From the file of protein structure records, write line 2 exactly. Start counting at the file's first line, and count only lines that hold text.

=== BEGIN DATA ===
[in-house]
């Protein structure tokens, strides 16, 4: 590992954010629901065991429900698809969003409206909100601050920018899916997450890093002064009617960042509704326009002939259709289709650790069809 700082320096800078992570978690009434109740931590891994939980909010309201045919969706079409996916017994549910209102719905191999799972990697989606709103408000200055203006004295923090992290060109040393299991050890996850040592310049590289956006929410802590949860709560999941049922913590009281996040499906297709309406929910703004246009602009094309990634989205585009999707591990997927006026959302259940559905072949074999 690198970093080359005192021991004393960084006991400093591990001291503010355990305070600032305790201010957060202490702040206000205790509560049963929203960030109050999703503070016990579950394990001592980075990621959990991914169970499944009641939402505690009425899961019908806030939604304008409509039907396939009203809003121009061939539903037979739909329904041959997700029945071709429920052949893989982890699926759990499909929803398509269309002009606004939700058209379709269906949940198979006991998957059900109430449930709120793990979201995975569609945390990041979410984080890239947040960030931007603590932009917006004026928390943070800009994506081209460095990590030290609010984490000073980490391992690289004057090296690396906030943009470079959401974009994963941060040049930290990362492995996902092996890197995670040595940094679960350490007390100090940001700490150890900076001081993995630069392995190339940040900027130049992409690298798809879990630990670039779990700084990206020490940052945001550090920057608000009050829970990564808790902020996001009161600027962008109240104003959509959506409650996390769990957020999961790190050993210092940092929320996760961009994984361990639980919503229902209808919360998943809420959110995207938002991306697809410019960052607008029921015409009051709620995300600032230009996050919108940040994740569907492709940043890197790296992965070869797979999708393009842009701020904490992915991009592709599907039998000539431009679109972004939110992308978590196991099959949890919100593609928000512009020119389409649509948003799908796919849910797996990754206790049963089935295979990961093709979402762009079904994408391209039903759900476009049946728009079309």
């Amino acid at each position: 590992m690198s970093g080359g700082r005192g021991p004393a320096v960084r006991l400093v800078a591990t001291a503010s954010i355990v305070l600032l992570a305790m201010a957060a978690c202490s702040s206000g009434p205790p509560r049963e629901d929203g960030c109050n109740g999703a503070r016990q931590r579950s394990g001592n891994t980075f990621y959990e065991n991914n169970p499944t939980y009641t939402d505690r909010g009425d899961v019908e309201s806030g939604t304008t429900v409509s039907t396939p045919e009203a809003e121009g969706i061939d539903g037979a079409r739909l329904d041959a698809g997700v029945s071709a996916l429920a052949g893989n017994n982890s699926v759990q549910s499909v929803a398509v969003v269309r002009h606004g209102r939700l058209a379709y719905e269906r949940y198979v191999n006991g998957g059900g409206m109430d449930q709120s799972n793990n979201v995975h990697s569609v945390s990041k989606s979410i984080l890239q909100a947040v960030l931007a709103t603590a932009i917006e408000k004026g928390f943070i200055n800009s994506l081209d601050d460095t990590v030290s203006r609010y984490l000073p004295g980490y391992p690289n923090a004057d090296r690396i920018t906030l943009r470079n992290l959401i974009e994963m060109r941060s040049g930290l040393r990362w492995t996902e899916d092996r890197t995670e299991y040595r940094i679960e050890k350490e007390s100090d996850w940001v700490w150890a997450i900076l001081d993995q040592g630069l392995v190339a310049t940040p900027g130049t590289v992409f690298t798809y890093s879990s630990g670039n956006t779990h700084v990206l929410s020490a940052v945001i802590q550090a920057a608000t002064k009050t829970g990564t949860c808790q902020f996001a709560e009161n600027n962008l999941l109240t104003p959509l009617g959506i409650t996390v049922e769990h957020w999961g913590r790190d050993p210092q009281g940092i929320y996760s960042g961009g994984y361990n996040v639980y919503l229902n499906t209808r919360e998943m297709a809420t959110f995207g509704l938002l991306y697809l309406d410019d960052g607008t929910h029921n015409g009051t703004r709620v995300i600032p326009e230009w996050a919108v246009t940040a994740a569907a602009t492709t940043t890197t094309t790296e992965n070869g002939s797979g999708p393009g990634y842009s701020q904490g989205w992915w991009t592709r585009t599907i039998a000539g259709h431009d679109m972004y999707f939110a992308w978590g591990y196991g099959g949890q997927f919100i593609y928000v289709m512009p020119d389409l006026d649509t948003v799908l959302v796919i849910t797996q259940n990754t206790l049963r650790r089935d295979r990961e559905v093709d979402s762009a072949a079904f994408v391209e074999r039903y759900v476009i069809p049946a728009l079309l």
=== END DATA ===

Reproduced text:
């Protein structure tokens, strides 16, 4: 590992954010629901065991429900698809969003409206909100601050920018899916997450890093002064009617960042509704326009002939259709289709650790069809 700082320096800078992570978690009434109740931590891994939980909010309201045919969706079409996916017994549910209102719905191999799972990697989606709103408000200055203006004295923090992290060109040393299991050890996850040592310049590289956006929410802590949860709560999941049922913590009281996040499906297709309406929910703004246009602009094309990634989205585009999707591990997927006026959302259940559905072949074999 690198970093080359005192021991004393960084006991400093591990001291503010355990305070600032305790201010957060202490702040206000205790509560049963929203960030109050999703503070016990579950394990001592980075990621959990991914169970499944009641939402505690009425899961019908806030939604304008409509039907396939009203809003121009061939539903037979739909329904041959997700029945071709429920052949893989982890699926759990499909929803398509269309002009606004939700058209379709269906949940198979006991998957059900109430449930709120793990979201995975569609945390990041979410984080890239947040960030931007603590932009917006004026928390943070800009994506081209460095990590030290609010984490000073980490391992690289004057090296690396906030943009470079959401974009994963941060040049930290990362492995996902092996890197995670040595940094679960350490007390100090940001700490150890900076001081993995630069392995190339940040900027130049992409690298798809879990630990670039779990700084990206020490940052945001550090920057608000009050829970990564808790902020996001009161600027962008109240104003959509959506409650996390769990957020999961790190050993210092940092929320996760961009994984361990639980919503229902209808919360998943809420959110995207938002991306697809410019960052607008029921015409009051709620995300600032230009996050919108940040994740569907492709940043890197790296992965070869797979999708393009842009701020904490992915991009592709599907039998000539431009679109972004939110992308978590196991099959949890919100593609928000512009020119389409649509948003799908796919849910797996990754206790049963089935295979990961093709979402762009079904994408391209039903759900476009049946728009079309």